Presidents Uhuru Kenyatta (right) and Vladamir Putin exchange pleasantries during the first Russia-Africa Summit on October 23 in Sochi. The two have agreed to strengthen trade ties.

Russia is seeking to counter the growing influence of China in Africa and sees Kenya as the gateway to a continent that boasts of an embarrassment of natural resources.

President Uhuru Kenyatta was among African heads of state that attended the first Russia-Africa Summit which took place in the Black Sea resort of Sochi, Russia on October 23–24 as Kremlin made the first move to cement its trade ties with Africa. 

The Kenyan delegation and their Russian counterparts identified trade, investment, energy, development, technical expertise, diplomatic capital as mutual areas of strategic cooperation.

Currently, Russia’s trade volumes with Africa stand at about US$ 20 billion, 10% of China’s US$ 200 billion. Russia wants to catch up with China hence the tweak in its Africa strategy to match those adopted by China, US, and Japan which have proven effective in the last decade. 

Africa’s growing middle class is creating a huge new consumer market that is attractive to Russian corporations. The potential of trade and investment between Russia and Africa has been demonstrated by the exponential growth of 185% between 2005 and 2015. 

Kenya Institute of Public Policy and Research (KIPPRA)

 Moscow targets to more than double its trade volumes with Africa to US$ 40 billion in five years.

The Kenyan angle

Kenya is held highly in Russia’s policy as a leader in the continent and an engine of economic growth and development. This has been demonstrated by high-level delegation visits to Nairobi and Moscow.

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Russia’s Foreign Affairs Minister, Sergey Lavrov, Russia’s Senate Speaker Valentina Matviyenko, and President Putin’s special envoy to the Middle East and Africa, Mikhail Bogdanov, are among high Russian State Officials who have made visits to Kenya.

Currently, Kenya-Russian trade is modest compared to total trade between Kenya and other major economic powers including China, India and the United States.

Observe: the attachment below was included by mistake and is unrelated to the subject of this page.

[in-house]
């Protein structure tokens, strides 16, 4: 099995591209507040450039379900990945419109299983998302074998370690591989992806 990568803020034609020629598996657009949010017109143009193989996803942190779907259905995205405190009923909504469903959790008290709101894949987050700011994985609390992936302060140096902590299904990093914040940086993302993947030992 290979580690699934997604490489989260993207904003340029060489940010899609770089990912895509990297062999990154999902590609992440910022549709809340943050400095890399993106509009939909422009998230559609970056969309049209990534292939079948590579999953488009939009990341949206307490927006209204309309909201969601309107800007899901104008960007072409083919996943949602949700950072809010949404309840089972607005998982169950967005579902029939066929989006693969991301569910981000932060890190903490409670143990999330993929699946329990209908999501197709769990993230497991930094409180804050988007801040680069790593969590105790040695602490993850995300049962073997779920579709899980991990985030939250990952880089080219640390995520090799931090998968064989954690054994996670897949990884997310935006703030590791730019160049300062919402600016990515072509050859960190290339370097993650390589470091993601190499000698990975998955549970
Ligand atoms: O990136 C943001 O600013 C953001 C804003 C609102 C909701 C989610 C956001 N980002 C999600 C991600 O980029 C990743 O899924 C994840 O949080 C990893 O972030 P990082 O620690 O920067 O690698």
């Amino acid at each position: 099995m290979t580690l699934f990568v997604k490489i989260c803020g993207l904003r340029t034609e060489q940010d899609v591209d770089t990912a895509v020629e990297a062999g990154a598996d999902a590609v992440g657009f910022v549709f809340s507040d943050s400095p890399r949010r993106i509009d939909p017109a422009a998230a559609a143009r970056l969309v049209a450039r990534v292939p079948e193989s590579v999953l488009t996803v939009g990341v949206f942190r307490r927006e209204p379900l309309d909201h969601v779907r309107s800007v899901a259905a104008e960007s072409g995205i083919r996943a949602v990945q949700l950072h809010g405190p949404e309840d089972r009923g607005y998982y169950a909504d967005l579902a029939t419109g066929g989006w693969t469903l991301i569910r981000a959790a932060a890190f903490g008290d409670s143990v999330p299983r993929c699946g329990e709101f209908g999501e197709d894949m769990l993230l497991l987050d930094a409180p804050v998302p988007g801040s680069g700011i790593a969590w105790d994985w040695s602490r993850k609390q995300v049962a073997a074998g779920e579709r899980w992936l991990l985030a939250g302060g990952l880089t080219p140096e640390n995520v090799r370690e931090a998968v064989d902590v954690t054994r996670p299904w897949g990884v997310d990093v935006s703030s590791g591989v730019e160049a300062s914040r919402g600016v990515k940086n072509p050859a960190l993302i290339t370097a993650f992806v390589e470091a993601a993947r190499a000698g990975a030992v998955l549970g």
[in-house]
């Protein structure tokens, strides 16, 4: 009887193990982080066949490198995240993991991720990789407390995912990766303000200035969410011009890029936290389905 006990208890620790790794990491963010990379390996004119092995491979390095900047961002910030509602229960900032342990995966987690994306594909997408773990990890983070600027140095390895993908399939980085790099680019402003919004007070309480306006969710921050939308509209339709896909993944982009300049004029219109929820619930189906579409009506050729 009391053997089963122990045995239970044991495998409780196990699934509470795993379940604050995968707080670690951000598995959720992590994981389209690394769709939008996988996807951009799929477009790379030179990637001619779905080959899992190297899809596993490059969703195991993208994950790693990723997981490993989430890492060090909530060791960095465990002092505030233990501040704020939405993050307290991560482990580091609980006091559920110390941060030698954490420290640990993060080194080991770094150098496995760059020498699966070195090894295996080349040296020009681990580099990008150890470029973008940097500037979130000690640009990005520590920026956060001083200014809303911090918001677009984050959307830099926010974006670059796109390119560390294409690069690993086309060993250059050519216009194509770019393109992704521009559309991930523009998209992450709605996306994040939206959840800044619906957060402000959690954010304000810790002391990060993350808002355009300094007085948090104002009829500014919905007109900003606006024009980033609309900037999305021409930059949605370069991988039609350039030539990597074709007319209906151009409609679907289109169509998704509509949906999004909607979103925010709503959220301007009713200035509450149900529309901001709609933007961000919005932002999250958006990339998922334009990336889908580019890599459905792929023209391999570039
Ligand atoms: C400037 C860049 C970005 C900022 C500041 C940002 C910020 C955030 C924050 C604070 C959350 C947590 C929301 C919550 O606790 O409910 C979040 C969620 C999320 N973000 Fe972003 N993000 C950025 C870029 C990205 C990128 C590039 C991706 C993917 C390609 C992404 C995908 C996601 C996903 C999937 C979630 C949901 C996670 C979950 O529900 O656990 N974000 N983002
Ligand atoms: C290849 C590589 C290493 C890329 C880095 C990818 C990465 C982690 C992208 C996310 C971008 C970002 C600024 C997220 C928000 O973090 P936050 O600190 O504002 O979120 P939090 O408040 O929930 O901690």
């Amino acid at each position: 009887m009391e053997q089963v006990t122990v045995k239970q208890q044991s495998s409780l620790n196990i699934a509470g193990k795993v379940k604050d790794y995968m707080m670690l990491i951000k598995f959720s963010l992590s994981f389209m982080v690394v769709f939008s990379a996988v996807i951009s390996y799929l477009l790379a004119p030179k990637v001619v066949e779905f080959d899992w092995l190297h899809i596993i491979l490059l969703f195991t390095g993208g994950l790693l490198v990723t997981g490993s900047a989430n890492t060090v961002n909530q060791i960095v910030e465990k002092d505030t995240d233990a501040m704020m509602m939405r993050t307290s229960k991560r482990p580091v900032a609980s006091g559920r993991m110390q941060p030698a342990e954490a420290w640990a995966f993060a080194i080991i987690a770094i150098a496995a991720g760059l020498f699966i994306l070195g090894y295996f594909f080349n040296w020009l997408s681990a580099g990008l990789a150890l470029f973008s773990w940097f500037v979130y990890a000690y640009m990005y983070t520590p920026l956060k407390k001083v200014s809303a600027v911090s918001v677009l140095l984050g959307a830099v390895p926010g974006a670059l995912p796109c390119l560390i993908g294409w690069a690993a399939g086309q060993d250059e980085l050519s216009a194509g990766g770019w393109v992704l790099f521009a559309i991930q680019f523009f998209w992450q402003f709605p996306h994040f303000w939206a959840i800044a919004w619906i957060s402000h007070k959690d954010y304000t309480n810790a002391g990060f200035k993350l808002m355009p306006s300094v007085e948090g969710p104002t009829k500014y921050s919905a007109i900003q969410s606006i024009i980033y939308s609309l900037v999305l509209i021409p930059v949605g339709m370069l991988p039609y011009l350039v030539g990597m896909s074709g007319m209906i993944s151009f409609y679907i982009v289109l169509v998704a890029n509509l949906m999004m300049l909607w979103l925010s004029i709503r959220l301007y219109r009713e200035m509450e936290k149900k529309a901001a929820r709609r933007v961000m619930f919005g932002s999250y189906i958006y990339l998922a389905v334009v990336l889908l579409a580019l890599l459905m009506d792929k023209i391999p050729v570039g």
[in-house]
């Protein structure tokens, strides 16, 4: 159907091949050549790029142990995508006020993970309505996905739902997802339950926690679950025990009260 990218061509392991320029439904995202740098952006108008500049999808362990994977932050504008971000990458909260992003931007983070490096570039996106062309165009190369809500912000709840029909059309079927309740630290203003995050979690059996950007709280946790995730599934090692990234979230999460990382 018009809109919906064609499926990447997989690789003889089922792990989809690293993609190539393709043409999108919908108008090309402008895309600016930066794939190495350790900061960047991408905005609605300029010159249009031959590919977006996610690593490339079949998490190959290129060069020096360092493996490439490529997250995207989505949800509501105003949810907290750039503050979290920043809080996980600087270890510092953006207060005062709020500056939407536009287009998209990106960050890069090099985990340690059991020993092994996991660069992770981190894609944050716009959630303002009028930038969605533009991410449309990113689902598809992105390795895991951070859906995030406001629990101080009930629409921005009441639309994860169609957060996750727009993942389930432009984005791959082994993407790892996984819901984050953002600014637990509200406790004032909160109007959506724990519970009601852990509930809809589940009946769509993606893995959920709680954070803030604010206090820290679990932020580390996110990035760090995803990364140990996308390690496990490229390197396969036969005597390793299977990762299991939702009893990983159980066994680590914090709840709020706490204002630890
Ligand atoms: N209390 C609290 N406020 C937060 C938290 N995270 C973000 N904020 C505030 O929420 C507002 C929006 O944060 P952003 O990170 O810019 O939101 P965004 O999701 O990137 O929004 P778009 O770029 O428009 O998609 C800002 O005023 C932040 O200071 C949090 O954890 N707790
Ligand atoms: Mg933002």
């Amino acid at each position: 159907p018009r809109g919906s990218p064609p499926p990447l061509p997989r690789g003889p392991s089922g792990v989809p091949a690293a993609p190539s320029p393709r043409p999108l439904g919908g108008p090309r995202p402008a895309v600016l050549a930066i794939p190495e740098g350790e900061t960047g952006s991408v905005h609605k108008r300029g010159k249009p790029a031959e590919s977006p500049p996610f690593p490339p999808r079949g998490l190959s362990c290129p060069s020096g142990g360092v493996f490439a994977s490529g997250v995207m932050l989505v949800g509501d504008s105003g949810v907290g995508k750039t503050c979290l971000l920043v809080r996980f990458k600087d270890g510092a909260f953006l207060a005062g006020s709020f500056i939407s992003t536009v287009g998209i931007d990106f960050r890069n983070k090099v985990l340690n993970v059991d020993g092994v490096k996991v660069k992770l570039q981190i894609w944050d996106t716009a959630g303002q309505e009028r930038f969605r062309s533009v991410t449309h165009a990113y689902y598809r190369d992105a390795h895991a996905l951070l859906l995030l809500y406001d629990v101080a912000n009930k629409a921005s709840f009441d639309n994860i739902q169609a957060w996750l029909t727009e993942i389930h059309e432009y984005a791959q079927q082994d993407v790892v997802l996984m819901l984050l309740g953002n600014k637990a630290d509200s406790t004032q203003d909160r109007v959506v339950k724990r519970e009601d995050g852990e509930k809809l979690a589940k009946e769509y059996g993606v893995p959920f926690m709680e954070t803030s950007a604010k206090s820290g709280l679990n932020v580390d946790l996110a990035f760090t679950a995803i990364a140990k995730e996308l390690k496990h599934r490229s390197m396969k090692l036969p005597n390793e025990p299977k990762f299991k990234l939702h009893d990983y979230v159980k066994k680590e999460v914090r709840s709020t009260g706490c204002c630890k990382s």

According to Kenya’s Economic Survey 2019, the bilateral trade balance between Kenya and Russia was Ksh 23.2 billion in favour of Russia in 2018. 

Read: American Companies Opening in Kenya Renew Hope for Economy

The value of Kenya’s exports to Russia were estimated at Ksh 7.1 billion, Ksh8.1 billion, Ksh 7.0 billion, Ksh 8.0 billion and Ksh 8.6 billion in 2014, 2015, 2016, 2017 and 2018, respectively. 

On the other hand, the value of Russia’s imports was estimated at Ksh 23.1 billion, Ksh 28.6 billion, Ksh 24.3 billion, Ksh 36.1 billion and Ksh 31.7 billion in 2014, 2015, 2016, 2017 and 2018, respectively. 

Russia’s imports to Kenya include wheat, iron and steel, fertilizers, paper and paperboard, articles of pulp, machinery and beverages. 

Kenya’s exports to Russia include tea, horticultural products, tobacco, coffee, pulses and spices, among others.

Fruitful engagement

Russia’s corporations such as Gazprom, Lukoil, Rostec, Rosatom, Rosneft and Tafneft have considerably invested in Africa’s oil/gas and mineral-rich countries and are more Russian corporations have expressed an interest in tapping Kenya’s economic potential.

“We are glad that some Russian companies have managed to establish a solid position in the Kenyan market,” Russian President Vladamir Putin told President Kenyatta in a formal meeting during the summit.  

President Kenyatta and his delegation that consisted of Trade Principal Secretary Chris Kiptoo and a host of other government officials made the case for more Russian companies to pitch tent in Kenya.

See also: Lessons Africa Can Learn from China to Grow its Economy

This is also an opportunity for Kenya to boost exports to Russia.

Russia has a high demand for horticultural products, tea and other consumer goods.

History of cooperation

 Kenya has had cordial relations with Russia since its independence in December 1963. During the Cold War, Kenya was part of the Non-Aligned Movement, hence maintained good relations with the Soviet Union. 

In the early years of Kenya’s independence, Moscow not only offered scholarships to young Kenyans to study in the Soviet Union but also engaged in infrastructure development including financing the construction of the former Nyanza Provincial Hospital currently known as Jaramogi Oginga Odinga Teaching and Referral Hospital.

Read >> American Companies Opening in Kenya Renew Hope for Economy

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About the Author

Samuel Gitonga is a senior reporter at BUSINESS TODAY. Email: [email protected]

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